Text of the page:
It was also while we were living in the Hollow that Terry had a couple of close encounters with the animal kingdom.

The first came on a Saturday afternoon when Little Mary was having a party at her house which was about three miles straight out the Jefferson Road from Hogan’s Hollow.

Now Little Mary had a house full of dogs and cats and one of her cats, becoming filled with wanderlust, decided to go home with Terry. The cat, unbeknownst to the Mad Dog, climbed on top of Terry’s car for the ride to Normaltown.

To the dismay of a yard full of partygoers, Terry pulled out onto the Jefferson Road with the cat holding on to the top of his car.

He proceeded down the highway at 60 mph with the cat holding on and Little Mary in pursuit. The cat must have seen all nine of its lives flash by before Terry fortunately stopped at the Golden Pantry for cigarettes. When the car stopped, the harried feline bolted from the roof, and it took 48 hours of  Little Mary led searches of the neighborhood before she found the traumatized animal and returned it home.

It was shortly after that that Terry became even more closely involved with the wildlife of Normaltown.

There were several large oak trees surrounding Terry’s bungalow in Hogan’s Hollow. He used to frequently sit out front and enjoy the great outdoors. One evening shortly before dusk he was having his supper while enjoying the sunset under one of the great trees. He set his plate down on a little table and went inside the house for another PBR. Upon returning to his front door, he was surprised to see a raccoon helping himself to Terry’s sandwich.

Terry’s surprise turned to fascination as he watched the  dexterous little animal make short work of his supper. The raccoon sauntered off and Terry wondered if it would return.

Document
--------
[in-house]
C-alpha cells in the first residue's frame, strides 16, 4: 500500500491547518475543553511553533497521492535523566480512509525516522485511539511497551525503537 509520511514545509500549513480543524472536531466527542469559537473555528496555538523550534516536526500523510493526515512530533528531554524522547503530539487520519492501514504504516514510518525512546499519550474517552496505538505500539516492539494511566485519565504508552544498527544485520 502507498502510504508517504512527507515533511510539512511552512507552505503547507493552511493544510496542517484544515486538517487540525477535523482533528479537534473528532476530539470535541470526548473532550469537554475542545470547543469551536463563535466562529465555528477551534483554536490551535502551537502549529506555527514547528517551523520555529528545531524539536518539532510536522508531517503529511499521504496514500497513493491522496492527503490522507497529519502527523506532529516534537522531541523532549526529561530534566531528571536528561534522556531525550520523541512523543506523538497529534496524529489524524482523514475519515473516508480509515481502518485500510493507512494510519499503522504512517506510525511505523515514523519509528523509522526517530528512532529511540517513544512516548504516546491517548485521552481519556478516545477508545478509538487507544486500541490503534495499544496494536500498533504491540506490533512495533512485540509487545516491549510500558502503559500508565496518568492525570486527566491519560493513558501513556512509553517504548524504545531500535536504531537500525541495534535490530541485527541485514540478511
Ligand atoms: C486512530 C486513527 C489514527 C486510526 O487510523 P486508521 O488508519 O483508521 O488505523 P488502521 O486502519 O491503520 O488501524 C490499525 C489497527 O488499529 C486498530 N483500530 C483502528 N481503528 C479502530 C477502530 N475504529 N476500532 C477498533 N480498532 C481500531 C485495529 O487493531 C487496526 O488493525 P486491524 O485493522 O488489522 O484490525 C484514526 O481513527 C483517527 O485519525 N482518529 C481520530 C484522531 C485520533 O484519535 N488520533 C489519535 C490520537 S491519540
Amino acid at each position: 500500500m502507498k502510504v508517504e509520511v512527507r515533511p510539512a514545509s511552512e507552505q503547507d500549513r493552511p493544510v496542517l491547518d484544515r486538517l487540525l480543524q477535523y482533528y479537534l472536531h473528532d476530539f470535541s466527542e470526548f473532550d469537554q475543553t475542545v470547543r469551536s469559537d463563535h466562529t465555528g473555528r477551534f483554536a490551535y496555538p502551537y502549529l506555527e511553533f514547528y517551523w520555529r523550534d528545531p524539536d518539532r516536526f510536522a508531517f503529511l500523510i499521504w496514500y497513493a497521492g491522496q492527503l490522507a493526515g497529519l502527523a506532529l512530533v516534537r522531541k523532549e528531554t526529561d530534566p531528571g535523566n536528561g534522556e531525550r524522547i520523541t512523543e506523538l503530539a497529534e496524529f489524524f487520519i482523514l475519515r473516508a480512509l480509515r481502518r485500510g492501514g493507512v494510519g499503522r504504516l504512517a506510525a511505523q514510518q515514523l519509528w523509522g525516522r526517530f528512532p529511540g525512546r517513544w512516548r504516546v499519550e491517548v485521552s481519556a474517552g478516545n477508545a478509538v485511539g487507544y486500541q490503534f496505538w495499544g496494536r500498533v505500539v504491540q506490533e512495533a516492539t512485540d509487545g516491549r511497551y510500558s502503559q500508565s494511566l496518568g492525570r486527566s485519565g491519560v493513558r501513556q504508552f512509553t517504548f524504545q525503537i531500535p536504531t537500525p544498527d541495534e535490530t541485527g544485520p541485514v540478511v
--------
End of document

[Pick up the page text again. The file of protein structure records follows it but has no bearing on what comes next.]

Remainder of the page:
The next evening Terry put some bread out on the table and anxiously waited. Sure enough the raccoon returned.

The perfect pet. No visits to the vet. No grooming. No hassle if Terry wanted to go away for the weekend. And those little hands. People had always said that Terry’s fingers were too short to play the guitar, he could probably teach the raccoon to at least play a few chords on the ukulele. This could lead to a new band: Mad Dog Melton and Rocky Raccoon. Endless possibilities.

The raccoon became an instant Normaltown celebrity with an ever increasing crowd gathering in Terry’s house at sundown every day for the show. The bread evolved into fruit, the raccoon had never eaten so well.

This went on for over a week, then one evening the crowd was waiting in eager anticipation for the raccoon’s visit. There was a full meal set out for him and a festive atmosphere inside as Terry bragged to his visitors, extolling the virtues of raccoons as pets. Then, as the darkness encroached upon the Hollow, they spotted something outside at the dinner table. But there was no soft fur, no cute bandit mask, no neat little hands or bushy tail. Instead, there was an ugly pointed nose, greasy, dirty fur and a long, hairless rat looking tail. Terry’s raccoon had turned into a possum!

The raccoon was history and I suppose that Terry is too.

But it seems to me that Terry is living history. He formed the first rock and roll band in Athens in 1958. He owned the Last Resort (which was the first downtown Athens live music venue) in 1968-69. Mad Dog Melton and the Laughing Disaster led Your Mother’s Mustache in opening up downtown by being the first place that you could buy alcohol and dance to live music in downtown Athens in 1971. He, along with Randall Bramblett, Davis Causey, and Harold Williams were the four forefathers of the Athens music scene, even if they are rarely recognized as such today.

Nine years gone hell, MAD DOG LIVES.